§ 6.30 p.m.
§ Moved, that the Bill be now read 3ª. —(Lord Denning.)
§ On Question, Bill read 3ª.
§ LORD DENNING moved the following Amendment:
Page 13, line 37, leave out from beginning to end of line 40 and insert—
("(2) The provisions of this Act shall come into operation as follows—
The noble and learned Lord said: My Lords, Clause 20 states:
(2) This Act shall come into operation on such day as the Lord Chancellor may by order made by statutory instrument appoint and different dates may be so appointed for different provisions of this Act.
At the Committee stage, my noble friend Lord Foot drew attention to some difficulties which have arisen, and which may arise, from the clause being in that form, since there might be an indefinite delay before provisions in the Bill came into operation. Consideration has been given to what my noble friend said, and I hope that a satisfactory solution has been found. The solution is that the great majority of the provisions of the Bill should come into operation not immediately on the day it is passed, but one month thereafter. The reason for that is that the Law Society and others have often said that it takes a good time to get copies of the Bill through and for it to become known to the profession. So what is proposed in paragraph (2)(b) of the Amendment is that most of the provisions of the Bill will come into operation
… at the end of the period of one month beginning with the day on which this Act is passed.
§ But there are other provisions which ought to be held up for a little while. The first is Clause 5, which deals with the powers of the Council of the Law Society to take possession of documents in case of a solicitor's default or to seize accounts. Application to the High Court is needed in that case, and rules have to be made in relation to such an application. It is therefore thought desirable to give time for the rules to be propounded, and it is suggested that the provision should come into operation on January 1, 1974. The same argument applies in the case of Clause 15, which entitles solicitors to administer oaths without any special permission for the purpose. That needs a little arrangement and administration, and it is therefore proposed that that clause, too, should come into operation on January 1, 1974. The remainder of the exceptions are simply in regard to consequential amending and repealing provisions. So that the object of the Amendment is to ensure that the great majority of the provisions in the Bill should come into operation one month after it is passed, and the others will come into operation on January 1, 1974. My Lords, I beg to move.
§ LORD FOOT
My Lords, since this is a matter which I raised originally, I should like to say just three sentences. I am greatly obliged to the noble and learned Lord, Lord Denning, and to the Law Society for having accepted the substance of what I proposed. I had intended to make one or two further observations, but I do not think I should be justified in detaining the House any longer. Perhaps I may just say this in conclusion. What was worrying me about Clause 20 was that there was an open-ended discretion vested in the Lord Chancellor to decide when he should bring into operation any particular part of the Bill. I think that this is a matter of more general application and I hope that it may be possible, at some time in the future, for the House and Parliament to consider whether this sort of clause is constitutionally objectionable and whether, where this clause is written into any other Bill, it ought to be subject to consideration. I do not want to detain the House any longer, and I am very grateful to the noble and learned Lord for having accepted the substance of my Amendment.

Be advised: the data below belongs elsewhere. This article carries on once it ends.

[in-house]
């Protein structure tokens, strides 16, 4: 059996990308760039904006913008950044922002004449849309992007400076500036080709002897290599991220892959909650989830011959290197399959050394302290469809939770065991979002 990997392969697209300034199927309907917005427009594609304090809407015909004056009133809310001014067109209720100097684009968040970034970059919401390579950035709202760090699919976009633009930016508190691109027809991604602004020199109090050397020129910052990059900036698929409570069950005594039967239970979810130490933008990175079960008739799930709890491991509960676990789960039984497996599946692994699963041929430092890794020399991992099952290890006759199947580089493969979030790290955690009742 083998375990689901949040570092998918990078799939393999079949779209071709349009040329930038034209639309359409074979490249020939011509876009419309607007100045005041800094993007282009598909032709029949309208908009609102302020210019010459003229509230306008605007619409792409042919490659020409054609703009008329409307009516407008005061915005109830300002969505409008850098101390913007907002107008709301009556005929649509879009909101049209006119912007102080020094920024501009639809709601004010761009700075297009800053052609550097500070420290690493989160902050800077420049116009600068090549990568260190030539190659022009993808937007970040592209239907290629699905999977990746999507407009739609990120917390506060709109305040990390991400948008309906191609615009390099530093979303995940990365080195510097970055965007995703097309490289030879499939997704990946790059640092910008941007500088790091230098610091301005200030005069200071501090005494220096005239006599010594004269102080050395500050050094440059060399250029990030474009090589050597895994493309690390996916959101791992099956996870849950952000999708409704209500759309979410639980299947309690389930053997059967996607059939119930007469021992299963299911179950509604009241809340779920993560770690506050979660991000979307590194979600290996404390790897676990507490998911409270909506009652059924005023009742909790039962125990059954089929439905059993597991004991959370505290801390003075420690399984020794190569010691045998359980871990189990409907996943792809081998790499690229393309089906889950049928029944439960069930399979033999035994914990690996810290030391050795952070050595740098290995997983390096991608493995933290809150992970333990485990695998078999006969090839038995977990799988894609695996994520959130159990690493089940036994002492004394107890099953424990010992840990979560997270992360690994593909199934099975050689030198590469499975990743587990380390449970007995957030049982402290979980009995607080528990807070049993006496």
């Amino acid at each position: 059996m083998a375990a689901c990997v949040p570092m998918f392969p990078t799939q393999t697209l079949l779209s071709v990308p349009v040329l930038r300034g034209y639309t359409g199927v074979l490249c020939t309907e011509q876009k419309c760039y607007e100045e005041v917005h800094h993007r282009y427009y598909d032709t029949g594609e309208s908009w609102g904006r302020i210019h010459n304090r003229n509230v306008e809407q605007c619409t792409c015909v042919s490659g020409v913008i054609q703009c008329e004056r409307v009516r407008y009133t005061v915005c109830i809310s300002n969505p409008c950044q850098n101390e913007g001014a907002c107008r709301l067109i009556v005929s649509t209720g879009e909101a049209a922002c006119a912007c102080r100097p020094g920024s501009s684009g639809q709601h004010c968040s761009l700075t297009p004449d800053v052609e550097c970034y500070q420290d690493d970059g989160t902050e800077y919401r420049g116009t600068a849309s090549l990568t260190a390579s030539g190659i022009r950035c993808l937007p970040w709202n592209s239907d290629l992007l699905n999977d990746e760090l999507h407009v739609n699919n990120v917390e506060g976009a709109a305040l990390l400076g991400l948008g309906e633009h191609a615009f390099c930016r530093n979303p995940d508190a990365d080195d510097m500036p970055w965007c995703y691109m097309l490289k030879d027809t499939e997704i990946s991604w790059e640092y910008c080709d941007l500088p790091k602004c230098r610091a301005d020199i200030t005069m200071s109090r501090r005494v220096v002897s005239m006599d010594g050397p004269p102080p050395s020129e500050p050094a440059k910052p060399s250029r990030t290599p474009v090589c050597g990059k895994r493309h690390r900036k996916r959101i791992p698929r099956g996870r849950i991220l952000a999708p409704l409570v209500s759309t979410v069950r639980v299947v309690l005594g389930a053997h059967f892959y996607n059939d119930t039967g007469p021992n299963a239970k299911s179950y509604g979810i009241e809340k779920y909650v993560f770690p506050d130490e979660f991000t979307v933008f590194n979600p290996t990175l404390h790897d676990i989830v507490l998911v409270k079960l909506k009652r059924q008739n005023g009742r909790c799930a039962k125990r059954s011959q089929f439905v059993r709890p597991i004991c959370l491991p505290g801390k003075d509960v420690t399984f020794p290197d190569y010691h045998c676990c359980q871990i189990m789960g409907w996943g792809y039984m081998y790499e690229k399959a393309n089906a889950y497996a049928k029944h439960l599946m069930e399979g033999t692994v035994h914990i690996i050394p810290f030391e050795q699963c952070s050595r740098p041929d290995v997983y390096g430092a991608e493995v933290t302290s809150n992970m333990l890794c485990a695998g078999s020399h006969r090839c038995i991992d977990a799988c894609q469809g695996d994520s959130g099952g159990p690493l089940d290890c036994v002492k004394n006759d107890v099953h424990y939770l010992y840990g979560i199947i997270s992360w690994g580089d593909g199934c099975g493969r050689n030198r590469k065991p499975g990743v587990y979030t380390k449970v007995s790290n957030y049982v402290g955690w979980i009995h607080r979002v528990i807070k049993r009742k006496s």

§ THE LORD CHANCELLOR (LORD HAILSHAM OF SAINT MARYLEBONE)
My Lords, I think it only remains for me to say this. This Amendment has been agreed with my Department, and therefore with me, and is perfectly acceptable to me. I explained, when the noble Lord, Lord Foot, raised his point on Committee, that whereas I was quite prepared for my Department to be used as a public convenience, I was reluctant to allow it to be turned into a whipping boy. The original commencement provisions were simply designed as a public convenience, and therefore I am perfectly content for fixed dates of commencement in this case to be substituted for them. However, I do not accept the constitutional doctrine of the noble Lord, Lord Foot. I have already described my view with regard to it. It is of course perfectly open to him to raise on an appropriate question the propriety of the present commencement provisions in other Acts when we come to them, or by way of substantive debate, but now that the noble and learned Lord, Lord Denning, has moved this Amendment, the point does not arise here.
§ On Question, Amendment agreed to.
§ Moved, That the Bill do now pass.—(Lord Denning.)
§ On Question, Bill passed, and sent to the Commons.